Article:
Using Bacteria To Make a Sweet, Minty-Tasting Compound
Even if you haven't heard of mannitol, chances are you've eaten this minty-tasting sugar alcohol as a powdery coating on chewing gum, candies, or pills. It's also used as a low-calorie sweetener, a diuretic, and an agent to add body to foods.
Mannitol is produced naturally by certain plants, though not to a degree that satisfies humankind's myriad uses for it. Now, rather than chemically manufacturing mannitol, a Peoria, Illinois, scientist is using a Lactobacillus bacterium steeped in high-fructose syrup to do the job inside fermentation flasks.
Agricultural Research Service chemist Badal Saha developed the biobased approach as a more efficient alternative to industrial methods now used. "Our goal is to replace these chemical processes with biobased methods," says Saha, at ARS' National Center for Agricultural Utilization Research, in Peoria. "We can use just about any kind of carbohydrate material containing fructose and convert it to mannitol by this method," he adds.
Manufacturers currently produce mannitol by subjecting a 50-50 mixture of fructose and glucose to a nickel catalyst and high-pressure hydrogenation (HPH). But in addition to generating chemical wastes, says Saha, HPH converts only 25-30 percent of these sugars into mannitol, which sells for $3.32 a pound. The rest is mostly sorbitol, a lower-priced sugar alcohol (73 cents a pound).
In a paper accepted for publication in Biotechnology and Bioengineering, Saha reports that his biobased method converts up to 72 percent of fructose into mannitol.
Central to this approach is L. intermedius NRRL B-3693, a strain the scientist chose from 72 other bacteria specimens in ARS' Culture Collection, also in Peoria.
Nature endowed this strain with a powerful metabolic enzyme that enables it to free up the sugars' carbon as food. Mannitol, lactic acid, and acetic acid are the byproducts of this action.
In the lab, Saha grows the Lactobacillus strain inside a fermentation flask containing a broth of fructose, glucose, or other carbohydrates. Later, he refrigerates the broth and removes the bacteria's "leftovers"—white, needle-like crystals of mannitol.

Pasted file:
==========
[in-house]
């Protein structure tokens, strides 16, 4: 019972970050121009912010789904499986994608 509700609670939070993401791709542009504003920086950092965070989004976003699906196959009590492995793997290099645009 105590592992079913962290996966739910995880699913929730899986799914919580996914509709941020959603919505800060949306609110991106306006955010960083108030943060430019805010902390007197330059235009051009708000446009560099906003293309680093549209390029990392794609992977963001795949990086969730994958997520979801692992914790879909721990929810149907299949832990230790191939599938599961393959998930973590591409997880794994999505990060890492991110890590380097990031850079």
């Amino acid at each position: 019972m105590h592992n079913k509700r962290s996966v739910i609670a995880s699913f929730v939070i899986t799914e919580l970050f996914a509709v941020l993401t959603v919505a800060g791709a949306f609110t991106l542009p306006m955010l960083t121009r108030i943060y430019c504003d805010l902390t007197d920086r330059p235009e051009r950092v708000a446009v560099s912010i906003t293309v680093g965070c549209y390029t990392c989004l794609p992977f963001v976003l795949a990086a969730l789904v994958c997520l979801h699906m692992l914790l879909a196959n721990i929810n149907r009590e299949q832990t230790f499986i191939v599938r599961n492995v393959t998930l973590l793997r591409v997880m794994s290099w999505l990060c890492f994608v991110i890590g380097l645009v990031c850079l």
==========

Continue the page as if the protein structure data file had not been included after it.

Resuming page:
In trial runs, he observed that on average, the Lactobacillus strain will convert 250 grams of corn fructose to 175 grams of mannitol. Saha says fructose is the strain's main carbon source. But up to two thirds of it can be replaced by other sugars, including maltose and sucrose.
"With a fructose/glucose mixture of 2 to 1 (100 grams to 50 grams), we get almost 100 percent conversion of fructose to mannitol," says Saha. "With a sucrose/fructose mixture of 2 to 1, we get a conversion yield of 85 percent mannitol from fructose."
Saha also compared the Lactobacillus strain's performance with 11 other bacteria, yeast, and fungi. One top-performing rival given 100 grams of fructose took 120 hours to convert about 73 percent of it into mannitol. The Lactobacillus strain, given 150 grams of fructose, converted about the same amount (72 percent) in just 15 hours.
Such speed may bolster its commercial prospects: USDA has patented the strain along with Saha's methods of using it, and a company is now collaborating with him to further evaluate the technology.—By Jan Suszkiw, Agricultural Research Service Information Staff.
This research is part of Quality and Utilization of Agricultural Products, an ARS National Program (#306) described on the World Wide Web at www.nps.ars.usda.gov.
Badal C. Saha is with the USDA-ARS National Center for Agricultural Utilization Research, 1815 N. University St., Peoria, IL 61604; phone (309) 681-6276, fax (309) 681-6427.
"Using Bacteria To Make a Sweet, Minty-Tasting Compound" was published in the March 2003 issue of Agricultural Research magazine.